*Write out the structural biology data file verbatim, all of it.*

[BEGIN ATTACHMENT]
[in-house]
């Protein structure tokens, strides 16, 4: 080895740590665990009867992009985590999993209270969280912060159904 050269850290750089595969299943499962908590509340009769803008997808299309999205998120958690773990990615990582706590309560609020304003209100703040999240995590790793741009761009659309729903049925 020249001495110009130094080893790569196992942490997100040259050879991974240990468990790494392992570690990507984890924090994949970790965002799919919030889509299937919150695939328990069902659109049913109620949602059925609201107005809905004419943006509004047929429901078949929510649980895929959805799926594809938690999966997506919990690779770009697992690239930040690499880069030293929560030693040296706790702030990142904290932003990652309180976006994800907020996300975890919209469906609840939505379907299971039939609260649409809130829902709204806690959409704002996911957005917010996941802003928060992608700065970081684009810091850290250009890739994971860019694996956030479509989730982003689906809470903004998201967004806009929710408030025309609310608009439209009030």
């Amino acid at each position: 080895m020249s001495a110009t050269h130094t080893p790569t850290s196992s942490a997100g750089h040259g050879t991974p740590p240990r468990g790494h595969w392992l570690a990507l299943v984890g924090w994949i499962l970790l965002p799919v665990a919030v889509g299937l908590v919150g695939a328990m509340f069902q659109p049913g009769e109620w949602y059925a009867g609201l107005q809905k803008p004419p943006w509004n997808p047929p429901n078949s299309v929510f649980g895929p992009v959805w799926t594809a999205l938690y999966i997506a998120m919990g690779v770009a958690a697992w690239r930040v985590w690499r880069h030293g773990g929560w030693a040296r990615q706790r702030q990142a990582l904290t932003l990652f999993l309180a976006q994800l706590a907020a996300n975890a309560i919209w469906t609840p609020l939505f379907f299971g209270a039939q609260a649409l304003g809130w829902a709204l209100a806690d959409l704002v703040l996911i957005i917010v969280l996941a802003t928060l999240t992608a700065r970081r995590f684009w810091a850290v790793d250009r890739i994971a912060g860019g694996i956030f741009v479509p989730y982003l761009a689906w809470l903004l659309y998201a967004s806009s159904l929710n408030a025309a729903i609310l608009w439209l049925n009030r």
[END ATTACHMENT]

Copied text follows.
[in-house]
């Protein structure tokens, strides 16, 4: 080895740590665990009867992009985590999993209270969280912060159904 050269850290750089595969299943499962908590509340009769803008997808299309999205998120958690773990990615990582706590309560609020304003209100703040999240995590790793741009761009659309729903049925 020249001495110009130094080893790569196992942490997100040259050879991974240990468990790494392992570690990507984890924090994949970790965002799919919030889509299937919150695939328990069902659109049913109620949602059925609201107005809905004419943006509004047929429901078949929510649980895929959805799926594809938690999966997506919990690779770009697992690239930040690499880069030293929560030693040296706790702030990142904290932003990652309180976006994800907020996300975890919209469906609840939505379907299971039939609260649409809130829902709204806690959409704002996911957005917010996941802003928060992608700065970081684009810091850290250009890739994971860019694996956030479509989730982003689906809470903004998201967004806009929710408030025309609310608009439209009030």
């Amino acid at each position: 080895m020249s001495a110009t050269h130094t080893p790569t850290s196992s942490a997100g750089h040259g050879t991974p740590p240990r468990g790494h595969w392992l570690a990507l299943v984890g924090w994949i499962l970790l965002p799919v665990a919030v889509g299937l908590v919150g695939a328990m509340f069902q659109p049913g009769e109620w949602y059925a009867g609201l107005q809905k803008p004419p943006w509004n997808p047929p429901n078949s299309v929510f649980g895929p992009v959805w799926t594809a999205l938690y999966i997506a998120m919990g690779v770009a958690a697992w690239r930040v985590w690499r880069h030293g773990g929560w030693a040296r990615q706790r702030q990142a990582l904290t932003l990652f999993l309180a976006q994800l706590a907020a996300n975890a309560i919209w469906t609840p609020l939505f379907f299971g209270a039939q609260a649409l304003g809130w829902a709204l209100a806690d959409l704002v703040l996911i957005i917010v969280l996941a802003t928060l999240t992608a700065r970081r995590f684009w810091a850290v790793d250009r890739i994971a912060g860019g694996i956030f741009v479509p989730y982003l761009a689906w809470l903004l659309y998201a967004s806009s159904l929710n408030a025309a729903i609310l608009w439209l049925n009030r």